By Representative David Gomberg, House District 10
Hello Neighbors and Friends,
While I was over at the Eastern Oregon Economic Summit, I got a chance to sit down and catch up with Oregon Treasurer Tobias Read. Tobias is an old friend who I served with in the House. For the past seven years, he has been quietly and effectively managing Oregonians’ money. The results are impressive with annual returns averaging 10-12%.
Oregon State Treasury improves the financial well-being of Oregon and Oregonians, providing debt management and investment programs for state funds like PERS, returning money to residents, and empowering people to invest in themselves. Here are a few examples.
Unclaimed Property: In July 2021, the state’s Unclaimed Property Program transitioned to Treasury from the Oregon Department of State Lands. This property can include money from forgotten bank accounts or investment accounts, checks that were never cashed, unclaimed tax refunds or overpayments on utility bills. Treasury then set up a simple web page at unclaimed.oregon.gov where you can quickly see if funds are being held for you. Take a moment and try it!
Since the transition to Treasury, the program has completed over 47,000 claims, returning over $538 million to current and former Oregonians.
And now, Treasury is proactively reaching out to people and returning money to them. We’ve all learned to be suspect of unexpected checks in the mail or letters from strangers who say they have money for us. But in this case, it’s real! So far this year, Treasury has returned approximately $10 million in unclaimed funds as part of the “Checks Without Claims” initiative. It is the largest mass disbursement of funds by Oregon’s Unclaimed Property Program to date.
Ten million is a small fraction of the nearly $880 million in unclaimed property stewarded by the state. Check that web page and see if Oregon has something that belongs to you!
Oregon College Savings Plan: The Oregon College Savings Plan is a state-sponsored 529 plan that anyone can open. It comes with special tax advantages and earns interest just like any other college savings plan. The plan gives families, and future students, low-cost investment options to put away money and spend it tax-free on college expenses like tuition, books, room and board, computers and more.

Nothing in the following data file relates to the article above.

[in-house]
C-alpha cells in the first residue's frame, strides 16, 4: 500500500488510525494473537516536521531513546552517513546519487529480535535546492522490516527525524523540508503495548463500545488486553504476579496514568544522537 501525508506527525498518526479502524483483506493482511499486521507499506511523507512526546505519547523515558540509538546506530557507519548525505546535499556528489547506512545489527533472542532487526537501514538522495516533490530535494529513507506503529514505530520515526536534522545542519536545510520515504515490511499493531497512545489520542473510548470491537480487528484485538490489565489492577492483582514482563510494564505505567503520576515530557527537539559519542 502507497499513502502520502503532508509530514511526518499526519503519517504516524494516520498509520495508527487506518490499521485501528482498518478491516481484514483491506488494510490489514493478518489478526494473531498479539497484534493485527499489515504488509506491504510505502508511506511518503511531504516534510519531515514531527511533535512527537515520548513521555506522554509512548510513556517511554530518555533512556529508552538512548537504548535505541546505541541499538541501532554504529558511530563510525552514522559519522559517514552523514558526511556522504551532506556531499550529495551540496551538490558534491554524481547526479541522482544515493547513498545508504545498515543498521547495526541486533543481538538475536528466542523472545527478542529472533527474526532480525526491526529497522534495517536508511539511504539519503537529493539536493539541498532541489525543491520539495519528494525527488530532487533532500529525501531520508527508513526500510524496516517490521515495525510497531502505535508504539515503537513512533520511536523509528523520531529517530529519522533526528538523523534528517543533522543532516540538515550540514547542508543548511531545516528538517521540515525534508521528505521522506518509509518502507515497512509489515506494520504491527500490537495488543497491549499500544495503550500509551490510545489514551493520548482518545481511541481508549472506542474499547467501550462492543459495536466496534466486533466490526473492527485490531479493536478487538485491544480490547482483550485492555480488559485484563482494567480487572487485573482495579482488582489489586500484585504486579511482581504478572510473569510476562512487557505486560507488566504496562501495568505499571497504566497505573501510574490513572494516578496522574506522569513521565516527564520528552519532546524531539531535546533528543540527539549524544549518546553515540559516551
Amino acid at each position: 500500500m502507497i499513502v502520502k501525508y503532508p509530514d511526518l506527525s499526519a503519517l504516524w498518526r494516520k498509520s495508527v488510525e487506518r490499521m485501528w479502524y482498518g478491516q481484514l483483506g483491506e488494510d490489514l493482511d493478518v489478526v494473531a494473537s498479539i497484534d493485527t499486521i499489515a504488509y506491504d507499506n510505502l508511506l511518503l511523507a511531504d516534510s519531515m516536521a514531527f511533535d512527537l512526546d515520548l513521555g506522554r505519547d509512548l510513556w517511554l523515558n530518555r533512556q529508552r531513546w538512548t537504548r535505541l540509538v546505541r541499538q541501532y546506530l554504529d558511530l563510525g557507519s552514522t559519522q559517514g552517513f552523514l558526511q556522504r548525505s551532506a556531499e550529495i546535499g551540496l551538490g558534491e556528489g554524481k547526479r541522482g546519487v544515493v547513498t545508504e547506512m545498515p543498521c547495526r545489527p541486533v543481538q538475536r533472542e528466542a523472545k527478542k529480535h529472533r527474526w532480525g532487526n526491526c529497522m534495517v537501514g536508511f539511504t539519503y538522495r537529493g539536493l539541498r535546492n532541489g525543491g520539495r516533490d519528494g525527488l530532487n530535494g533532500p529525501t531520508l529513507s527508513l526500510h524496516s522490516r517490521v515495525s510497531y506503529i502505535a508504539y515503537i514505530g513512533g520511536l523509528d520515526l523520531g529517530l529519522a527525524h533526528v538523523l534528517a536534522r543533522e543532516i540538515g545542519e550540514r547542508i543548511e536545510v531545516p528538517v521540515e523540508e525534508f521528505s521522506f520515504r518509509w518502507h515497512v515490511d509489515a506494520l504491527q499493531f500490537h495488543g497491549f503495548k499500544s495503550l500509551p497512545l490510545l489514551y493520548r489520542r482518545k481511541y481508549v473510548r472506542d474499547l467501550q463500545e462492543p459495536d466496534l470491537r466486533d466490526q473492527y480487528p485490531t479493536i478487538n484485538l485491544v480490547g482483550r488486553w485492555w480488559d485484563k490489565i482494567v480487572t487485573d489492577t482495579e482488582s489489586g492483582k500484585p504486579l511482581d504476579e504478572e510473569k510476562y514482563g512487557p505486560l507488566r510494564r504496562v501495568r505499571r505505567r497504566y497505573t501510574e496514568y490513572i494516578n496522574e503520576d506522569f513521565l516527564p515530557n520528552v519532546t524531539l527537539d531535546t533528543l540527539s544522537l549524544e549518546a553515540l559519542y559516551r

Treasurer Read says there are two parts of the college savings program he wants to make sure everyone knows about. The first is the Baby Grad program where anyone who opens an account before their child’s first birthday receives an automatic $25 contribution from the state. The same goes for the Kinder Grad program. Anyone who opens an Oregon College Savings Plan for their kindergartener will get a $25 contribution from the state.
Accounts can be opened for as little as $25. People who have an Oregon College Savings Plan for their child can receive up to $300 a year in state income tax credits.
Another way families can save for their children’s future is by returning their cans and bottles. Anyone who visits a BottleDrop location can put their deposit directly into their child’s Oregon College Savings Plan. Other people can also donate to a child’s savings plan by linking their BottleDrop account to it through a custom gifting page. The state has directions online for how to do this.
Research done by the University of Michigan’s Center on Assets, Education & Inclusion found that a child from a low- or moderate-income household who has a college savings account of $1 to $499 before they reach college age is over three times more likely to enroll in college and four times more likely to graduate college than a child without a savings account.
The Oregon College Savings Plan has $2.6 billion in assets as of today. That’s right around 155,000 investors. The fairly new program has distributed $170 million to students for college expenses so far.